What Is Microtransit and What Is Its Role In Our Future?
Published May 4, 2021
Updated May 4, 2021
Mobility has always played a key part in our lives. We have needs - food, companionship, entertainment - and in an ideal world, everything that we require would be at our finger tips. Yet that is not how our world has manifested. Take any large city - you will be able to identify hubs that serve different purposes: industrial or downtown areas that are packed with factories, plants, or offices, or suburban areas where people live their lives in homes or apartments. Urban centers have formed where, for numerous reasons (e.g. housing costs), many people cannot live where they work. While there are benefits to such an organization of land the problem of mobility remains.
To understand what microtransit is I think it is helpful to compare it to our understanding of transit, or macrotransit. One solution to this mobility problem is to equip everyone with an adequate personal means of transportation. However due to typical distances that need to be covered in a short amount of time (along with other conditions) cost-effective methods such as bicycles or scooters will not do, leaving the solution to large automobiles. Despite the issues with affordability, anyone that has been stuck in a congested city street know that a personal vehicle for everyone is not tenable. The solution we've come to accept is macrotransit, the organization of planned, publicly funded transit such as buses, seabus, trains, and subways has worked well. While these too have costs associated with them, by placing transit stops at key-locations (places where people need to go), cities have enabled cost-effective means of mobility for many.
However trains and large buses cannot stop at every city block. Those who live further away from these key-locations may not be able to access these services. This is where microtransit comes into play. Typically macrotransit is well-planned; stops are located in areas where there are a large number of users and only a relative few people cannot access them. As such smaller, more efficient vehicles such as vans or even personal cars can be used to connect these people the short distance to macrotransit. Yet there are even more benefits to microtransit. In contrast to macrotransit, which has a planned schedule of stops, microtransit can be employed when needed (e.g. during commute hours or large events) and lay dormant during off-hours. Further those that cannot use macrotransit may use their own vehicles to commute. If, say, six people were to pool together and use a single microtransit vehicle to a macrotransit stop this would bring six vehicles off of the road, decreasing congestion on our streets.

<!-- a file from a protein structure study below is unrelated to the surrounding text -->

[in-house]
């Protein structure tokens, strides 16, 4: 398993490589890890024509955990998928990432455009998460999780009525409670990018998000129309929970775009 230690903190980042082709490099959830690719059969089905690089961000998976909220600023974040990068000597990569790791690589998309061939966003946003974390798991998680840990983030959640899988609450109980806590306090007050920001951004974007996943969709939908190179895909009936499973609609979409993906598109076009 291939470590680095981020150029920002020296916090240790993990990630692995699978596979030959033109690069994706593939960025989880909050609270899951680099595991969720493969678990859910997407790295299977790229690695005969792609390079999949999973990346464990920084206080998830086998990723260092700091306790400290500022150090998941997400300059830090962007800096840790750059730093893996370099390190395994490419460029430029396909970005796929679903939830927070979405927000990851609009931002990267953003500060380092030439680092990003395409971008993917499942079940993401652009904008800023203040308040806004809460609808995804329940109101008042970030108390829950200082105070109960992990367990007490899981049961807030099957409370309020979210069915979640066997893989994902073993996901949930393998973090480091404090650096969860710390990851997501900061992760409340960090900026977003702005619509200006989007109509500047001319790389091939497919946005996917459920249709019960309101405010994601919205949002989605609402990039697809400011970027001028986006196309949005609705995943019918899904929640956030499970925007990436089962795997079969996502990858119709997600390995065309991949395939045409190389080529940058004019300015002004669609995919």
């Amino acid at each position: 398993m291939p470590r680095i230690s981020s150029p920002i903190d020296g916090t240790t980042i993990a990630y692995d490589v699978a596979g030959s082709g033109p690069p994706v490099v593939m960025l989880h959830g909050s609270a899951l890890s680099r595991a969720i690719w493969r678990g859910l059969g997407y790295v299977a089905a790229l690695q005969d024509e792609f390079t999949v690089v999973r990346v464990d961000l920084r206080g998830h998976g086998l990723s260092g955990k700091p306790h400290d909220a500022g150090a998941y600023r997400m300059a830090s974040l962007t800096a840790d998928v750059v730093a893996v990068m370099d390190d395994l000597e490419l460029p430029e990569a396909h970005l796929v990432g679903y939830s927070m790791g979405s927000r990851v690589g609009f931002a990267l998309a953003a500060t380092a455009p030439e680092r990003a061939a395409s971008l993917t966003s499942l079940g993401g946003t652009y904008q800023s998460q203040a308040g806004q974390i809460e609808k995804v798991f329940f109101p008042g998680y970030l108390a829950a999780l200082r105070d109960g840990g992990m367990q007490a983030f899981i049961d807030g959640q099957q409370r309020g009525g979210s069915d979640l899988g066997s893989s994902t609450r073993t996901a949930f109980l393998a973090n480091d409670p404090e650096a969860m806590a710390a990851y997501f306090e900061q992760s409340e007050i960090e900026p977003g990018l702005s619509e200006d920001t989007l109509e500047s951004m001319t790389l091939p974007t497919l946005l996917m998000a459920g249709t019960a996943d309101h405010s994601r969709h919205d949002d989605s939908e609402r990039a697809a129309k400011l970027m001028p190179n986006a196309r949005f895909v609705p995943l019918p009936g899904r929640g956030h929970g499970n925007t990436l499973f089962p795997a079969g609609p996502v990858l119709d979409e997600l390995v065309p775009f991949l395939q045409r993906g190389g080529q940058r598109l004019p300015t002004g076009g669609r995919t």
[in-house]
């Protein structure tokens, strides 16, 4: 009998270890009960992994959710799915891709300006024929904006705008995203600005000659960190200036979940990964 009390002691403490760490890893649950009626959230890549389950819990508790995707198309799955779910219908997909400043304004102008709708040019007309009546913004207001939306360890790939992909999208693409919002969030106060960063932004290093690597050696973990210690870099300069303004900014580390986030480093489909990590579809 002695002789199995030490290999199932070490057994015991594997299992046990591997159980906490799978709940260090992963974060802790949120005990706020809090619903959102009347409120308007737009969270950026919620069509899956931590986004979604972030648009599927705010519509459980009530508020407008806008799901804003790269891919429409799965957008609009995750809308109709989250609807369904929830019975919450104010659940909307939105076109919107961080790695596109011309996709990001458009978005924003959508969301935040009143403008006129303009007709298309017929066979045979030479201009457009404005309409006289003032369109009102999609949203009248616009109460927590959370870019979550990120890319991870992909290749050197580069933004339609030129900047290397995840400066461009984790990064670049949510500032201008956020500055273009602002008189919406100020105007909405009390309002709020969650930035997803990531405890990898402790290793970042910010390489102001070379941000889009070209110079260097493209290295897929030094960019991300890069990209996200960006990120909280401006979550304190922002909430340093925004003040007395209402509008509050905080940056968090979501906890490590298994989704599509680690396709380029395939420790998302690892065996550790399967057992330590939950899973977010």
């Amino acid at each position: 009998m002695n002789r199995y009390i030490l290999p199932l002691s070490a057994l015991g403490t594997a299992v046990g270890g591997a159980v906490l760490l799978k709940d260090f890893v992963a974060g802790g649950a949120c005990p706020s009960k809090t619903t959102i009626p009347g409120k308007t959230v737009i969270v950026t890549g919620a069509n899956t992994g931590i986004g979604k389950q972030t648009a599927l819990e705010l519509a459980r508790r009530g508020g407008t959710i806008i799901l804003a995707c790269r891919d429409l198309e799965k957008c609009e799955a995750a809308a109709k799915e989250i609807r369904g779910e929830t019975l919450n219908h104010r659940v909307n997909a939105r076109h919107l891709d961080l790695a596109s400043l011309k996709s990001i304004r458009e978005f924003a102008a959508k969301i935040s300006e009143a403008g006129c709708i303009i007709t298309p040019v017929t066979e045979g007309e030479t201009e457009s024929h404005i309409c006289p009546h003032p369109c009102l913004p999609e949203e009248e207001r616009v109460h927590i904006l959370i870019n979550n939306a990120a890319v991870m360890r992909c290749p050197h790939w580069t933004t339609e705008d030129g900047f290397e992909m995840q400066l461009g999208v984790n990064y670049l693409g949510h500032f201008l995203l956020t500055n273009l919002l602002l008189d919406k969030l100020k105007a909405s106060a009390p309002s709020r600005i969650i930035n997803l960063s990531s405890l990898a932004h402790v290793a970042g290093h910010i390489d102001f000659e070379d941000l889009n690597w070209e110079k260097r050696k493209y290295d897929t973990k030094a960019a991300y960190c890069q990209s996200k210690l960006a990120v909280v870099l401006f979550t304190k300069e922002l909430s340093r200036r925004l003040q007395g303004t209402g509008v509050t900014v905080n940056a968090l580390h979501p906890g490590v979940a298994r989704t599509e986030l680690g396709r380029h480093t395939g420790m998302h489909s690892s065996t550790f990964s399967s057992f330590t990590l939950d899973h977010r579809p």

What is its role in our future?
Microtransit is not a new thing. Essentially it is the sharing of a resource (effective mobility) and the distribution of the corresponding costs. Services such as car pooling have existed for years: growing up in a rural community, parents would take turns taking us kids to and from sporting events. What is new is our ability to process real-time demand of such services and the ability to communicate with complete strangers that are seeking the same thing: the access to mobility and to share its costs. Whether microtransit is realized through the public, private, or a mix of both sectors, microtransit will address serious problems our society will face.
First by removing vehicles from the road, or at least moving more people with the same number of vehicles, we will decrease or limit our greenhouse emissions. Indeed the transportation industry in Canada and the United States contribute between 25% to 30% of total emissions. Additionally by reducing the number of vehicles on our streets we can reduce traffic congestion leading to less time in traffic and safer streets for pedestrians and cyclists. Second as cities grow by both population and land use, more people will need to access an already taxed transit system. By utilizing microtransit we can continue to ensure those located far from macrotransit services can still access them, but also rely on microtransit to serve the temporary role of macrotransit if the latter ever fails. Finally as energy cost increase, along with expenses related to vehicle ownership, access to mobility for lower income individuals becomes tougher and tougher to achieve. By employing microtransit today we can see where it thrives and where it fails in action. Such experience will be beneficial when designing the transit systems of the future that will address these problems.
The problem of accessible mobility for everyone is a problem I'm quite interested in. From a computer scientist's perspective it is a topic rich with real-world problems to solve. However, on a larger scale, mobility across Canada is something everyone should have access to. We are a large, beautiful country with a rich diversity of people, terrains, and adventures. Be sure to check back as I plan on continuing discussing the topic of mobility, addressing things such as what companies are currently working on solutions and what are those that have failed, what demographics of our society will most benefit from microtransit, how ride-sharing fits into addressing mobility, issues and downsides of microtransit services and even implementing my own solutions to these problems!
Photo credit: istockphoto.com